EDITOR'S NOTE: This article is from Kiplinger's Mutual Funds 2008 special issue. Order your copy today.
If you feel confused, even dazed, by the thousands of mutual funds available, you’re forgiven. But with the Kiplinger 25, we've screened this vast universe for you and picked the best stock and bond funds to help you meet your wealth-building goals.
Our rigorous selection process is part science, part art. We only consider funds with no sales load -- why start out in the hole? -- and we generally avoid funds with high ongoing expenses. Like sales loads, steep expenses are a serious drag to wealth building over time. We also pick funds with modest minimum initial investments, typically $2,500 or less, so most people can build a portfolio using just these funds (see page 30 for some recommended portfolios). And we shy away from unwieldy funds afflicted with asset bloat.
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We also closely examine the track records of portfolio managers—the longer, the better. Outstanding long-term performance is a given, but we also pay attention to how those results are achieved. Consistency is important, as is the link between returns and risk. Funds that have produced modest returns are perfectly acceptable if they've taken below-average risks. And one subpar year doesn’t disqualify a fund from consideration—no fund excels year after year. Managers who are personally invested in the funds they run get extra credit. We like skin in the game.
Returns in this story are to December 1, 2007. For more current results, see our fund tables.
Large-company stock funds
Bartolo had co-managed T. Rowe’s media and telecommunications fund, so you can expect to see more of those tech names in Growth. He also says he's selling some Big Pharma names, such as Novartis, because of a less favorable political environment, but is adding health-care supply firms, such as Becton-Dickinson. Some of his first buys were beaten-down financial stocks, such as Moody's and McGraw-Hill, owner of Standard & Poor's. He intends to run a more concentrated portfolio, he says, trimming the number of stocks from 125 to about 100 and raising the weight of the top ten from 20% to 25%.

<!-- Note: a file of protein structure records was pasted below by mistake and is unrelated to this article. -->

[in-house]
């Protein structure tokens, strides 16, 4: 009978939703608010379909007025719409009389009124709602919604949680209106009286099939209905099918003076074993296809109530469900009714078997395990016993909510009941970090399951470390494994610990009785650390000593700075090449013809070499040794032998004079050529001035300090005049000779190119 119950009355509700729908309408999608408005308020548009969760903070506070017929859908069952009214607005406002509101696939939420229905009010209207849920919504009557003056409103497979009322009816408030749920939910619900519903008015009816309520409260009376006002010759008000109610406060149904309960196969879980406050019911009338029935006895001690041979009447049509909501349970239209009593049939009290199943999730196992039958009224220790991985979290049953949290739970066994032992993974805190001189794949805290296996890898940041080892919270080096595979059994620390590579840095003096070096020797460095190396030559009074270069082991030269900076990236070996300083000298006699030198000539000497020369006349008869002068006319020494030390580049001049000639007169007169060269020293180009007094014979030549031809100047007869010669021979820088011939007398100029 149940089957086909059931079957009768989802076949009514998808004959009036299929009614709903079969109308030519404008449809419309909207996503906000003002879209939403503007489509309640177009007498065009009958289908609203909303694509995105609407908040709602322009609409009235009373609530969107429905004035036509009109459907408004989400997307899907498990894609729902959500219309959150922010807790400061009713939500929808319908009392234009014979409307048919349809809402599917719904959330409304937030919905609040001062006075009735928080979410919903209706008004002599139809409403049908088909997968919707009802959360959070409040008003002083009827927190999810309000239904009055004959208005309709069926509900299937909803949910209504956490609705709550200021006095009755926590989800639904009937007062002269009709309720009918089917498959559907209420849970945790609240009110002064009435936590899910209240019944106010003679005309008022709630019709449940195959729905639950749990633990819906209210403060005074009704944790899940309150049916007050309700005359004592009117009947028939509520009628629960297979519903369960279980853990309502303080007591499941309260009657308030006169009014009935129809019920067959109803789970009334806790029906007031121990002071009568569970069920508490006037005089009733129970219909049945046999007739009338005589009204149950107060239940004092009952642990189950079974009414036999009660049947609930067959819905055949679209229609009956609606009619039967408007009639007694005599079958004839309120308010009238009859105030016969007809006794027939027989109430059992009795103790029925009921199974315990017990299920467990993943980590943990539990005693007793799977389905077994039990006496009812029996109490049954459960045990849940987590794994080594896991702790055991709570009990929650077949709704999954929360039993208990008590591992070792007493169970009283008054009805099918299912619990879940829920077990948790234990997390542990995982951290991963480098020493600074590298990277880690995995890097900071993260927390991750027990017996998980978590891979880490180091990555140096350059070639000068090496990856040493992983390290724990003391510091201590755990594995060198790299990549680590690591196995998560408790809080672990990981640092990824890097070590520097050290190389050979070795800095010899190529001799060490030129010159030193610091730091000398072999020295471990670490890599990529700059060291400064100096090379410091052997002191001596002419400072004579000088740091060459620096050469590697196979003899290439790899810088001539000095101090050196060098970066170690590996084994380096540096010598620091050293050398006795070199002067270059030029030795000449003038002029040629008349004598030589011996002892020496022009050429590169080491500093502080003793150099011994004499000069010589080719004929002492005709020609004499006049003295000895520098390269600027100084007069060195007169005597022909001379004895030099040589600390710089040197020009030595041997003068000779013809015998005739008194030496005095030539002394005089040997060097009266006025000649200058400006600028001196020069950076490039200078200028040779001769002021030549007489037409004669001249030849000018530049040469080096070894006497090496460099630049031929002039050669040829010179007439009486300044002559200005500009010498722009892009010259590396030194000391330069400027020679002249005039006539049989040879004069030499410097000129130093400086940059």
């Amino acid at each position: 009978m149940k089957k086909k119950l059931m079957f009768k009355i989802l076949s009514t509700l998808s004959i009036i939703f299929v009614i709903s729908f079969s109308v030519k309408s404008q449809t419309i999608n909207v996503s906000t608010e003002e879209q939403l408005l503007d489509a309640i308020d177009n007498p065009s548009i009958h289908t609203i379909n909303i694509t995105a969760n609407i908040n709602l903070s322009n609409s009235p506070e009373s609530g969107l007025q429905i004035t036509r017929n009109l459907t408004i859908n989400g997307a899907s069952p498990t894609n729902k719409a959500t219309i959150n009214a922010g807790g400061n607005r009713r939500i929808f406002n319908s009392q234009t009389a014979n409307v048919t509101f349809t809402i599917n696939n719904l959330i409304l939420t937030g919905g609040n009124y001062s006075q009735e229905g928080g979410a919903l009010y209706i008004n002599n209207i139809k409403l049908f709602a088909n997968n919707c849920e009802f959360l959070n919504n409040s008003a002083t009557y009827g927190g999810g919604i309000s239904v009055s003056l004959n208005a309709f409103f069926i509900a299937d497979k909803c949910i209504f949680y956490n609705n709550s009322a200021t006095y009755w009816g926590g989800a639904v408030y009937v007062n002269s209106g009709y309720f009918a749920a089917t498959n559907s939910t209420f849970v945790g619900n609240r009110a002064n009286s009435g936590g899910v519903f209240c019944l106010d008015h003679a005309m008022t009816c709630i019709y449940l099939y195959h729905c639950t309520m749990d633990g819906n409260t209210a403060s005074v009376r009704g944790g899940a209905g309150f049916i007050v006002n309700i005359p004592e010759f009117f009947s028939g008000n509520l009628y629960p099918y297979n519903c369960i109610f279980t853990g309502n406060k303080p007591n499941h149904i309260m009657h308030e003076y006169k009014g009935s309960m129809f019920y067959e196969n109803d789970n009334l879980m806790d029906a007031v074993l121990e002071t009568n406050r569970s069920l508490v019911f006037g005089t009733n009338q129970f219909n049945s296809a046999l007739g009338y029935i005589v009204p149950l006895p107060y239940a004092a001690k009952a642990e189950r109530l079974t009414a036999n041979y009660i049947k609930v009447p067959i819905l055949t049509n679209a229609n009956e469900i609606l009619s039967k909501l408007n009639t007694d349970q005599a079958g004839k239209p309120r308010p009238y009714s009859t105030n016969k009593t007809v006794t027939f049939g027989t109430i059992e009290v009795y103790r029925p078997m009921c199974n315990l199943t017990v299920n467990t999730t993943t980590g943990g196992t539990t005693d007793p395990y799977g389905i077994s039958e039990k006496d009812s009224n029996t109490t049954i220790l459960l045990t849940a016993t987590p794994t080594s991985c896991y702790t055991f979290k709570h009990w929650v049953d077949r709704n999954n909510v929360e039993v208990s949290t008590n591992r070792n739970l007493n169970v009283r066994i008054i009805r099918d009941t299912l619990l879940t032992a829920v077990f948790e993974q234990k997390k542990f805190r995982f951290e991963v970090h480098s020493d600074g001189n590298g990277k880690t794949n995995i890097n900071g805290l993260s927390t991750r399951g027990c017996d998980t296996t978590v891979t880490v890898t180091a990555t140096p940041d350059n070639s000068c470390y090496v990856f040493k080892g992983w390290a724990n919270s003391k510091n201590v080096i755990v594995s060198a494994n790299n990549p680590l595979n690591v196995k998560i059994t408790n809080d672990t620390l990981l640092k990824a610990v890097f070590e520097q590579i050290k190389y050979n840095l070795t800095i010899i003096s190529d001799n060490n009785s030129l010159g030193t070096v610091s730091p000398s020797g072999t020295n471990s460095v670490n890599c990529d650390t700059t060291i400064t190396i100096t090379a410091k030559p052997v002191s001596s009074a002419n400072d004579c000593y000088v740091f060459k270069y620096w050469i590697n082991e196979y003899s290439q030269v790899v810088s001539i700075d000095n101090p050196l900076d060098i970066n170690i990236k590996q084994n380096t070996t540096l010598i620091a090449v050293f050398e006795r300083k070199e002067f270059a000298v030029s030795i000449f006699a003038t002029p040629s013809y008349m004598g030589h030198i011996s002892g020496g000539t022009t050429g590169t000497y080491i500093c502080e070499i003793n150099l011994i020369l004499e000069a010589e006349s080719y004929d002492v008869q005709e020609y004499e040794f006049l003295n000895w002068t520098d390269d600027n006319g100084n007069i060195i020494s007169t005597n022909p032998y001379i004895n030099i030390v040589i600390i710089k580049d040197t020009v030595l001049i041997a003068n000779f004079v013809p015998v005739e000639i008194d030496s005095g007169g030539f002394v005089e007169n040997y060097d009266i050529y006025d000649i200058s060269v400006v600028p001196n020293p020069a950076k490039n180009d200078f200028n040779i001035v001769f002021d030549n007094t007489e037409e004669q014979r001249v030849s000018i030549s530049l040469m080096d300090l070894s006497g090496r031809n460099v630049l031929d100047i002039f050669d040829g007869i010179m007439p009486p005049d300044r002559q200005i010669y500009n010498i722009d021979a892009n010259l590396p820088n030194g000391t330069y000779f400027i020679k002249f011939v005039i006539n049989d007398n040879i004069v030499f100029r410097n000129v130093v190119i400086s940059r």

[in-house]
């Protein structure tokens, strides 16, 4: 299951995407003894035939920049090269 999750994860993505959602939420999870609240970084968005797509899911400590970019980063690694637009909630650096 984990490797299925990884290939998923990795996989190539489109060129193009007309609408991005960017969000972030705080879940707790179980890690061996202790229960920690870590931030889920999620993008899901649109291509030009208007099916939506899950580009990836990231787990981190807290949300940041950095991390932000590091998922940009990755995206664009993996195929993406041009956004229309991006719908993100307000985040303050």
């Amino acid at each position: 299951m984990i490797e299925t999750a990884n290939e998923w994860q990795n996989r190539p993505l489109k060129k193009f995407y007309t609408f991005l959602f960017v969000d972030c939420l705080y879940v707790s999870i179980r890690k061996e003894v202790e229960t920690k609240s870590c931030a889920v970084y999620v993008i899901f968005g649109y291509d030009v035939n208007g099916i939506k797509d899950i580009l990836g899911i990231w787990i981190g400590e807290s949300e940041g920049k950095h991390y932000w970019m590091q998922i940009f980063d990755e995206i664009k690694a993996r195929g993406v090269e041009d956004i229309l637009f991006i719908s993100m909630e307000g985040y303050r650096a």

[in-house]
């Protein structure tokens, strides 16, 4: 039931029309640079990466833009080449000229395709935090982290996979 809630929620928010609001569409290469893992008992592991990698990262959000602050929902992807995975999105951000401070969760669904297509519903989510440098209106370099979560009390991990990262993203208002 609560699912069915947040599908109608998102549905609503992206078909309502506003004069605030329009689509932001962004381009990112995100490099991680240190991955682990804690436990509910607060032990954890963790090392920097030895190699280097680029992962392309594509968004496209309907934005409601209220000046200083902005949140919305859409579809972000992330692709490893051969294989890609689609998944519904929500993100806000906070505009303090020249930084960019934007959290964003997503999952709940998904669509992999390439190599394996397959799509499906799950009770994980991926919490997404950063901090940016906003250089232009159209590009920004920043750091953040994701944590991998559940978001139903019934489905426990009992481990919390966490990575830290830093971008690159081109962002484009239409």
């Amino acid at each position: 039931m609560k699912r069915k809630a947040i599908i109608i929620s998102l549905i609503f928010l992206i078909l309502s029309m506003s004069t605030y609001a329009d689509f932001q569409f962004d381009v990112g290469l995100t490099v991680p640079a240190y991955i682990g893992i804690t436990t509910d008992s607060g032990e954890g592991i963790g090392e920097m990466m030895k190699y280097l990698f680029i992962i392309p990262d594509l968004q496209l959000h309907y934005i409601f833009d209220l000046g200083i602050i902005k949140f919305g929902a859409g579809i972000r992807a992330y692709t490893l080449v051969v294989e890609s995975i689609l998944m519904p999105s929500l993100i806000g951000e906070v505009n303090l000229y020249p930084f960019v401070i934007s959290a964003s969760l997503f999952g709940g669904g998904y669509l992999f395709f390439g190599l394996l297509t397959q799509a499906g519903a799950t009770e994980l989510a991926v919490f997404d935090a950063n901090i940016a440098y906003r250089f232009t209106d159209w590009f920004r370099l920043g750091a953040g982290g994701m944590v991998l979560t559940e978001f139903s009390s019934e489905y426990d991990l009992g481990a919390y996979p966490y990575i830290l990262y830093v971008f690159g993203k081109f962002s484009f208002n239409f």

The managers look for industry leaders with sustainable advantages derived, for example, from research-and-development spending, superior technology or unique products. For instance, Primecap Core holds Corning for its lead in liquid-crystal-display glass materials and Monsanto for its productivity-enhancing seed technologies.
The Selected duo tries to identify businesses being propelled forward by long-term tailwinds. They are fond of American Express, the fund's largest holding, because more consumers are using credit cards as a method of payment at home and abroad, rather than relying on cash and checks. Davis and Feinberg are also buying global leaders, such as insurance giant AIG, because overseas markets are generally growing faster than the U.S. market. Their formula works: Over the past decade, Selected American has returned 14% annualized, beating the S&P 500 by three percentage points per year, on average.